Fountain memorializes Mainiero

“I like to come here and think about the good old times of the orange grove era,” said Rudy Lopez, who has been living in La Verne for 62 years. The local resident likes to spend time by the fountain at the corner of 3rd and D Streets, which will soon be renamed after the late John “Skip” Mainiero. / photo by Ary Farajollahi
“I like to come here and think about the good old times of the orange grove era,” said Rudy Lopez, who has been living in La Verne for 62 years. The local resident likes to spend time by the fountain at the corner of 3rd and D Streets, which will soon be renamed after the late John “Skip” Mainiero. / photo by Ary Farajollahi

by Martha I. Fernandez
Features Editor

With a mission of preserving history and the quality of life, the city of La Verne is planning to remodel the square at the corner of “D” and Third streets and dedicate it to John ”Skip” Mainiero, former University of La Verne vice-president of finance and administration.

The construction is planned to begin in late April or early May with hopes of completion in July.

Martin R. Lomeli, city manager, said the City Council decided to dedicate the square to Mainiero, who died in June 1993, due to the former vice-president’s contribution to the community and University, involvement with the downtown area and dedication as a city resident.

“They felt it was a small, but significant way to honor his memory,” said Lomeli.

The area is city property. The projected cost of the renovations is $100,000, with all the funding coming from the La Verne Redevelopment Agency and city’s housing fund. The Redevelopment Agency gets funding from projects in the area that generate a higher property tax. This fund is exclusive to economic development of beautification projects in the area. Costs will be spread over two fiscal years.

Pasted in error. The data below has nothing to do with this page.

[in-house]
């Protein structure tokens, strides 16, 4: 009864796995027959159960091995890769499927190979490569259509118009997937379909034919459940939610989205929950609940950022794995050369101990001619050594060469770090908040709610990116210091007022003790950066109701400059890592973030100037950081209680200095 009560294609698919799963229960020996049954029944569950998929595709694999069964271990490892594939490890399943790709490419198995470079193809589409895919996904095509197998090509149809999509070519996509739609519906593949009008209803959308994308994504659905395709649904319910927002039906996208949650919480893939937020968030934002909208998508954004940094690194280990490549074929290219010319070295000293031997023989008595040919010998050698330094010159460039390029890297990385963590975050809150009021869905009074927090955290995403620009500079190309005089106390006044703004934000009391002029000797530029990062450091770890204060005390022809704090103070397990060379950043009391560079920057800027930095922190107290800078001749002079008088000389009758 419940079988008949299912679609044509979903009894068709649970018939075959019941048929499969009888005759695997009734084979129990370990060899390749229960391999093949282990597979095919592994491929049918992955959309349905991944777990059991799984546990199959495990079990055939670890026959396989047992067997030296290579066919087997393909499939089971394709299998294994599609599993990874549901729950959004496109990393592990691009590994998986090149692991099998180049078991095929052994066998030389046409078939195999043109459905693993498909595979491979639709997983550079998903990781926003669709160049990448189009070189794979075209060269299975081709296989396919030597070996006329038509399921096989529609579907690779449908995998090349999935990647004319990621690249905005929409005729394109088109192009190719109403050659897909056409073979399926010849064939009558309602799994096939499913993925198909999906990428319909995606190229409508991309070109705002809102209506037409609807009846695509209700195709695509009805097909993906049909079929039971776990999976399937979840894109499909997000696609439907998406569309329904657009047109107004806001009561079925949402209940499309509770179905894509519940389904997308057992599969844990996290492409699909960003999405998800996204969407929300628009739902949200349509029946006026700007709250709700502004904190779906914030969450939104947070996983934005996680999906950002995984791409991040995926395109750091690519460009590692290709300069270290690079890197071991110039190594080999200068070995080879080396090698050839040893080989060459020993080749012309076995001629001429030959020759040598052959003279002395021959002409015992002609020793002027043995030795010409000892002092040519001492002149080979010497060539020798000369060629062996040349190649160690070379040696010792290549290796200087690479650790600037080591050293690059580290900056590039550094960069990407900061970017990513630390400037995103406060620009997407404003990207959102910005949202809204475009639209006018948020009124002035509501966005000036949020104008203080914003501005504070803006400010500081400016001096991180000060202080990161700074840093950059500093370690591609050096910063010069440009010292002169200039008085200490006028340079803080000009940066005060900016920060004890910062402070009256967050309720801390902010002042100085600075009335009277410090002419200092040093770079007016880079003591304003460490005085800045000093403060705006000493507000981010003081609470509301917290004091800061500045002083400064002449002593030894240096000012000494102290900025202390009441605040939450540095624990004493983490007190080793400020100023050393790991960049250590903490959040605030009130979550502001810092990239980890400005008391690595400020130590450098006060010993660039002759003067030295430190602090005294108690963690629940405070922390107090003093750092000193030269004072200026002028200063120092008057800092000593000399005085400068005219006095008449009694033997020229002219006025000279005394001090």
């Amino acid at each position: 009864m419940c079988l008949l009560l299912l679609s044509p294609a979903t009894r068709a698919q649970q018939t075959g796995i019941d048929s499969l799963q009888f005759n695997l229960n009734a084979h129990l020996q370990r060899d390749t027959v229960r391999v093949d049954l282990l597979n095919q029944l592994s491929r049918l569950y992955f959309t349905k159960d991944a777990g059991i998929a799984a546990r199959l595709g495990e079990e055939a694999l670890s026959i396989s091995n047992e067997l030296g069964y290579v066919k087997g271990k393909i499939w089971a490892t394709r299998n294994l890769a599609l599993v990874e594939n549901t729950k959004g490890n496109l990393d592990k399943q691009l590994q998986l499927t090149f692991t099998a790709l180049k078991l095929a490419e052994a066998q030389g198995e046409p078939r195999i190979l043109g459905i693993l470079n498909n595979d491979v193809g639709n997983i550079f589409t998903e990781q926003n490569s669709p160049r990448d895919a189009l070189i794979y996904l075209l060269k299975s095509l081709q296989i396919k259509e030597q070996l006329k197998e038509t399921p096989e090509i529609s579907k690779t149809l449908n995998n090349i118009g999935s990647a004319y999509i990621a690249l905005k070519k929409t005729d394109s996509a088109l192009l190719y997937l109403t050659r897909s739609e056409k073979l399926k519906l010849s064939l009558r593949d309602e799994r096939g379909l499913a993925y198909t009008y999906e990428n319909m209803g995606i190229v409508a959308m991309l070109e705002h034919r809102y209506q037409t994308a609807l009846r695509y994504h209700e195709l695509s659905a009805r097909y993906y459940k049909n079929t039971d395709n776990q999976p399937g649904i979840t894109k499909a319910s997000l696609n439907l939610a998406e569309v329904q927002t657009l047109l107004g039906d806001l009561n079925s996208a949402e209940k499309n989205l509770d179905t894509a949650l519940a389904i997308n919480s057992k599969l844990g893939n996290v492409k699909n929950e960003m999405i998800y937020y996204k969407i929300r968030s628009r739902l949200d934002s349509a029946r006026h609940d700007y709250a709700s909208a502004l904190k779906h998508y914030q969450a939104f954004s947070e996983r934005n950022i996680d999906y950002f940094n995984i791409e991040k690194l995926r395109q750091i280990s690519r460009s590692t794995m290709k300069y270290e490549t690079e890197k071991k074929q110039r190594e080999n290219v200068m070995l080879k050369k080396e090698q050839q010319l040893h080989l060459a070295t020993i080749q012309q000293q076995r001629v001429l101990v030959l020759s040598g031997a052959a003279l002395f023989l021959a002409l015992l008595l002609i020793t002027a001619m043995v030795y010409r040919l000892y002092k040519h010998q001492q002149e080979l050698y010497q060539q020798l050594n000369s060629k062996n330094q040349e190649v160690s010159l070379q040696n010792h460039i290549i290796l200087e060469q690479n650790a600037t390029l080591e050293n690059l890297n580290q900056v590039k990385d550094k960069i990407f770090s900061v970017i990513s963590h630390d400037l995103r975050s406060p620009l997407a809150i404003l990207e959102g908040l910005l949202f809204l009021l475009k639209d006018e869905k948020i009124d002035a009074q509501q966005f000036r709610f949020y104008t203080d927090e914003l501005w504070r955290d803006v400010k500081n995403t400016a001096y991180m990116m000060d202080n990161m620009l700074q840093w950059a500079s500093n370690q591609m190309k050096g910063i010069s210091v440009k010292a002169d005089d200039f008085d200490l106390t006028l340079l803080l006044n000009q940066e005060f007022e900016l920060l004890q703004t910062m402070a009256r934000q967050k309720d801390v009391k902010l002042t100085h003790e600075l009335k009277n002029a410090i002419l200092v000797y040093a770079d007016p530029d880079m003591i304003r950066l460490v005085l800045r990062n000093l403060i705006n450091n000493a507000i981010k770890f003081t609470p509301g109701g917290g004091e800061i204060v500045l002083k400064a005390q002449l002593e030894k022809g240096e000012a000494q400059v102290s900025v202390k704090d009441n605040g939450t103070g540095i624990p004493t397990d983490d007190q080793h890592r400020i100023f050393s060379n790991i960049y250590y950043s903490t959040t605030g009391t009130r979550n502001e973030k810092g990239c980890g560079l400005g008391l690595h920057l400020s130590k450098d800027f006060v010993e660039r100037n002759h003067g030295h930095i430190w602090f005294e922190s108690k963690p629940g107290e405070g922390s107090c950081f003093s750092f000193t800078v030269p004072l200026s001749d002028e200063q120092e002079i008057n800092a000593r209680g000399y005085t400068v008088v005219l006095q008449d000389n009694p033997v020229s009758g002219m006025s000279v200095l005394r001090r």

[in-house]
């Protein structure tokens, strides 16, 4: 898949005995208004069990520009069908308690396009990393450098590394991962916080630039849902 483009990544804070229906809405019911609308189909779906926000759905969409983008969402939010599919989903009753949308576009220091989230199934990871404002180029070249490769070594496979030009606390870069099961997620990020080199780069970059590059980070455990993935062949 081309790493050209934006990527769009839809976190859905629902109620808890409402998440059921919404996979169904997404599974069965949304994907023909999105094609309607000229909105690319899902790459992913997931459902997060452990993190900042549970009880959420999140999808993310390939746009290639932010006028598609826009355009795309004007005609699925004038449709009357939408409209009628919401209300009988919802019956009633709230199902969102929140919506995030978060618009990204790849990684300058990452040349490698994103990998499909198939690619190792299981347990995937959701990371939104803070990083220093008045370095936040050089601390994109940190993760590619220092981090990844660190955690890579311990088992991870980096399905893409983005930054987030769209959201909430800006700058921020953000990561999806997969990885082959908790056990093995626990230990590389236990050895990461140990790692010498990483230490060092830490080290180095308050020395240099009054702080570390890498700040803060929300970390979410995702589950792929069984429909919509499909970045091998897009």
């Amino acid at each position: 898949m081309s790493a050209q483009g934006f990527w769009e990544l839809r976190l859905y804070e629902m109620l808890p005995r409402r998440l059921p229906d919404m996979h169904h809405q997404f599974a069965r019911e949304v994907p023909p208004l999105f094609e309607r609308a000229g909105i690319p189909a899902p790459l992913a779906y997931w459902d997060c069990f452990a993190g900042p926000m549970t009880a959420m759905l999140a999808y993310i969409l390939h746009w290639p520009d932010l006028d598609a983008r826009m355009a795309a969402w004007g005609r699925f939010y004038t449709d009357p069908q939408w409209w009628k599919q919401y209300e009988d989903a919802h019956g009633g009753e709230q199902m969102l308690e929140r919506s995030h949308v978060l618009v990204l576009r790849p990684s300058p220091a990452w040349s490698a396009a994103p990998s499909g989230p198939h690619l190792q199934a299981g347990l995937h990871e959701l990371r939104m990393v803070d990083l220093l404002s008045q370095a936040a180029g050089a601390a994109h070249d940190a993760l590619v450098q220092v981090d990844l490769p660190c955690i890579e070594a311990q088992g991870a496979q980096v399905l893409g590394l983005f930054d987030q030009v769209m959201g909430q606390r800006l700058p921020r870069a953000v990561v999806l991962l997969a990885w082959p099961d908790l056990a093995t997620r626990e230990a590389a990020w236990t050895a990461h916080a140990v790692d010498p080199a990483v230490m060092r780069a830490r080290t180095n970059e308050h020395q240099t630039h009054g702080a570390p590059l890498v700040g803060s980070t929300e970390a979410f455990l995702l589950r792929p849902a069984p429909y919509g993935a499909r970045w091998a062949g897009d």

This project is expected to be the last major renovation project in this area. The square is expected to be the next project after the completion of the downtown plaza at Bonita and “D” streets. The city has been focusing on the area for the last four years.

“The downtown is an important part of La Verne’s history and heritage. It offers unique services to the quality of life of our community,” Lomeli said. “It’s to make our community a more attractive, desirable place not only to live, but also to spend free time.”

Lomeli said the concept is to open up the square and make the area more attractive, useful and inviting. The area will continue the 1920s and 1930s theme the city has been working on for the downtown.

“We’re going to try and match this downtown park to that design theme,” said Lomeli.

Specific plans include replacing the standing brick with river rock, taking out the brick wall structure, laying new pavement, adding wrought-iron benches, more lawn, a wrought-iron fence to define the area, and a trellis that will be a walkway for the University. A flagpole will also be placed in the square. La Verne parks and community services will supervise the project.

“The downtown merchants are aware of it and I believe they are supportive of the project,” said Lomeli.

He hopes that this new square will be “a gateway for the University to the downtown and the downtown to the University.”

ULV has agreed to develop the plaque that will honor Dr. Mainiero’s memory. The city has been working with the University on the renovation project.

The trees will be left in the square and any dedication plaques will be redone and put in place. The square currently hosts the Van Dusen Fountain, in honor of a businessman and resident who donated money for the initial square which was built in the early 1970s.

“It’s exciting for me, from a personal standpoint, seeing all the changes and to remember what was there and, in a way, leave some sort of lasting impression for the downtown of tomorrow,” Lomeli said.

Other projected plans for the downtown area are two murals depicting La Verne’s history. Lomeli hopes to use the walls on the La Verne Deli and the Future Talent Dance Studio at “D” and Third streets.

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